The use of SIM cards is almost ubiquitous among major cell phone carriers in the United States as of 2015, largely due to the widespread adoption of 4G cell phone technology. However, AT&T and T-Mobile make use of SIM cards in almost all of their phones, including older models.
Older cell phone technologies utilized either the GSM or CDMA standards for handling cell phone transmissions. These are mutually incompatible technologies, partially due to the use of SIM cards in GSM phones to contain the data for connecting a phone to the cellular network. In contrast, CDMA phones encode this data within the phone itself. Cellular service providers AT&T and T-Mobile chose to develop GSM-based networks in the 1990s, as did cellular providers in most of the rest of the world, while Sprint and Verizon Wireless chose CDMA technology. Older phones using 3G or earlier cellular technology therefore have SIM cards if designed for AT&T or T-Mobile networks, but no SIM card if intended for use on Verizon or Sprint.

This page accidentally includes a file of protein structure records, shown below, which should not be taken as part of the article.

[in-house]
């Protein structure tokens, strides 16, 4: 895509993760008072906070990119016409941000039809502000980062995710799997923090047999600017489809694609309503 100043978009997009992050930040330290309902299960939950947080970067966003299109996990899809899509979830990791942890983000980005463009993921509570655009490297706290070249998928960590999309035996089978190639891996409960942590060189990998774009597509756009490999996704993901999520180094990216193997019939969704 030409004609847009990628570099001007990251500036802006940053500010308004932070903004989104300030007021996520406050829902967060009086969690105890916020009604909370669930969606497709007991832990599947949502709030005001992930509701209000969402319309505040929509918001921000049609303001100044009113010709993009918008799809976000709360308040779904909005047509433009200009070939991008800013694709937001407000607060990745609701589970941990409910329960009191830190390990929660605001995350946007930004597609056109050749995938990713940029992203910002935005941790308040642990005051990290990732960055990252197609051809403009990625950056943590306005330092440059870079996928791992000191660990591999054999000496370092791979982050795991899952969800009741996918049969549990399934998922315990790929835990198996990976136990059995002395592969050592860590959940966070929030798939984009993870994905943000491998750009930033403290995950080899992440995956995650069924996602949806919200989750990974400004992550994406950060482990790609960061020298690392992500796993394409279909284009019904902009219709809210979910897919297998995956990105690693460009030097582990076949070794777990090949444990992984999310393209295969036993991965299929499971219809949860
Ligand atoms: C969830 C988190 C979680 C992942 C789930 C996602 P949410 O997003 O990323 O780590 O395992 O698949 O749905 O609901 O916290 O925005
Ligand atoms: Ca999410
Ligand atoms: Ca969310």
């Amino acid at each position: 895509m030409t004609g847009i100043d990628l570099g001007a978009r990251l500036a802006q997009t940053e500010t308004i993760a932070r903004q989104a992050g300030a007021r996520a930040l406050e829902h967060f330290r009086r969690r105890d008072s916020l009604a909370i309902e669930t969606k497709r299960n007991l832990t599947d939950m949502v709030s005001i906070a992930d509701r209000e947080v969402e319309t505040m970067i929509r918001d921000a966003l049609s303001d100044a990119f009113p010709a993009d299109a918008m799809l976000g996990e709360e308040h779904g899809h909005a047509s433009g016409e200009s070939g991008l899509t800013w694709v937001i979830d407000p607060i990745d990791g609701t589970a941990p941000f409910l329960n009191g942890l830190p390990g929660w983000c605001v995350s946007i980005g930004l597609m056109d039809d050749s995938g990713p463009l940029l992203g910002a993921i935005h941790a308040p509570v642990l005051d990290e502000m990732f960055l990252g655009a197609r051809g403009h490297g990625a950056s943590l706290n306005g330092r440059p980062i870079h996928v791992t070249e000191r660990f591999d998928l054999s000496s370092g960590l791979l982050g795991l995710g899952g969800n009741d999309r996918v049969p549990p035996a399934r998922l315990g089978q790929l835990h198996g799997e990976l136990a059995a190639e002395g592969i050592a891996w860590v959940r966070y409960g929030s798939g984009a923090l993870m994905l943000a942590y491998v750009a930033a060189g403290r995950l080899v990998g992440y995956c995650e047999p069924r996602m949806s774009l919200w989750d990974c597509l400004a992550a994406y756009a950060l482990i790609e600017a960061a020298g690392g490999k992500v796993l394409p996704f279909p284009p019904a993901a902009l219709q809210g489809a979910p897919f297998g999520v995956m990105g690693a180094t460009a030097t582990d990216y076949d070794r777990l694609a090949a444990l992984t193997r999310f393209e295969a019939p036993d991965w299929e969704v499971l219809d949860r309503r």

Due to the popularity of GSM networks in most of the world, 4G cellular technologies were developed using a base of GSM networks. Because of this, 4G-compatible phones used with any cellular network must have a SIM card slot. However, Verizon and Sprint 4G phones also have CDMA hardware in addition to SIM cards to enable compatibility with the 3G cellular towers still in use by those companies.